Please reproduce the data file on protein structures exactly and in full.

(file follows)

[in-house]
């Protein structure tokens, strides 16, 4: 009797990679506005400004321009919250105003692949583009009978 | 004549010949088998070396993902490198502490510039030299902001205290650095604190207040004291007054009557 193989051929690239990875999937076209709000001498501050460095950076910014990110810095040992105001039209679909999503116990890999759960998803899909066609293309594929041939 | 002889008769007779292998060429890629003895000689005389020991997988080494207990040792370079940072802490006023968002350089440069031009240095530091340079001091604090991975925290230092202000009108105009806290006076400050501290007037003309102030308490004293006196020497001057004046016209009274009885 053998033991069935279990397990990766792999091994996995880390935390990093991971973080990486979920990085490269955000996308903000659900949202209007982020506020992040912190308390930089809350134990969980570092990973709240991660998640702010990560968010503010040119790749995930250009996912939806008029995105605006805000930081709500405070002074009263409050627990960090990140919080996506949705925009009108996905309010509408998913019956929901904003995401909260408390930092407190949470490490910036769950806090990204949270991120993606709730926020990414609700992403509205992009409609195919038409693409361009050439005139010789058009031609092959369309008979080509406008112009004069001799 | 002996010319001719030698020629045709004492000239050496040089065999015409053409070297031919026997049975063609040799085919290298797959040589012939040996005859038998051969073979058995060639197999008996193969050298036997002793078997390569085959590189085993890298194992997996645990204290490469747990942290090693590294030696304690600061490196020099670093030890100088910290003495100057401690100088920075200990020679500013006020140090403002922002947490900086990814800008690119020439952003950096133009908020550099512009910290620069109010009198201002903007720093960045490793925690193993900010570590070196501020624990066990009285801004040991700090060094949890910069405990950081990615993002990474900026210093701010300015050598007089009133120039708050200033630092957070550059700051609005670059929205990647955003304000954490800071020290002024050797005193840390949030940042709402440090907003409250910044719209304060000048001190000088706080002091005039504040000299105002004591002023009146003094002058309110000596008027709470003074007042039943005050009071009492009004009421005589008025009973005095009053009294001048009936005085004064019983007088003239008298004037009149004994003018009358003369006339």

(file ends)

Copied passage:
[in-house]
């Protein structure tokens, strides 16, 4: 009797990679506005400004321009919250105003692949583009009978 | 004549010949088998070396993902490198502490510039030299902001205290650095604190207040004291007054009557 193989051929690239990875999937076209709000001498501050460095950076910014990110810095040992105001039209679909999503116990890999759960998803899909066609293309594929041939 | 002889008769007779292998060429890629003895000689005389020991997988080494207990040792370079940072802490006023968002350089440069031009240095530091340079001091604090991975925290230092202000009108105009806290006076400050501290007037003309102030308490004293006196020497001057004046016209009274009885 053998033991069935279990397990990766792999091994996995880390935390990093991971973080990486979920990085490269955000996308903000659900949202209007982020506020992040912190308390930089809350134990969980570092990973709240991660998640702010990560968010503010040119790749995930250009996912939806008029995105605006805000930081709500405070002074009263409050627990960090990140919080996506949705925009009108996905309010509408998913019956929901904003995401909260408390930092407190949470490490910036769950806090990204949270991120993606709730926020990414609700992403509205992009409609195919038409693409361009050439005139010789058009031609092959369309008979080509406008112009004069001799 | 002996010319001719030698020629045709004492000239050496040089065999015409053409070297031919026997049975063609040799085919290298797959040589012939040996005859038998051969073979058995060639197999008996193969050298036997002793078997390569085959590189085993890298194992997996645990204290490469747990942290090693590294030696304690600061490196020099670093030890100088910290003495100057401690100088920075200990020679500013006020140090403002922002947490900086990814800008690119020439952003950096133009908020550099512009910290620069109010009198201002903007720093960045490793925690193993900010570590070196501020624990066990009285801004040991700090060094949890910069405990950081990615993002990474900026210093701010300015050598007089009133120039708050200033630092957070550059700051609005670059929205990647955003304000954490800071020290002024050797005193840390949030940042709402440090907003409250910044719209304060000048001190000088706080002091005039504040000299105002004591002023009146003094002058309110000596008027709470003074007042039943005050009071009492009004009421005589008025009973005095009053009294001048009936005085004064019983007088003239008298004037009149004994003018009358003369006339």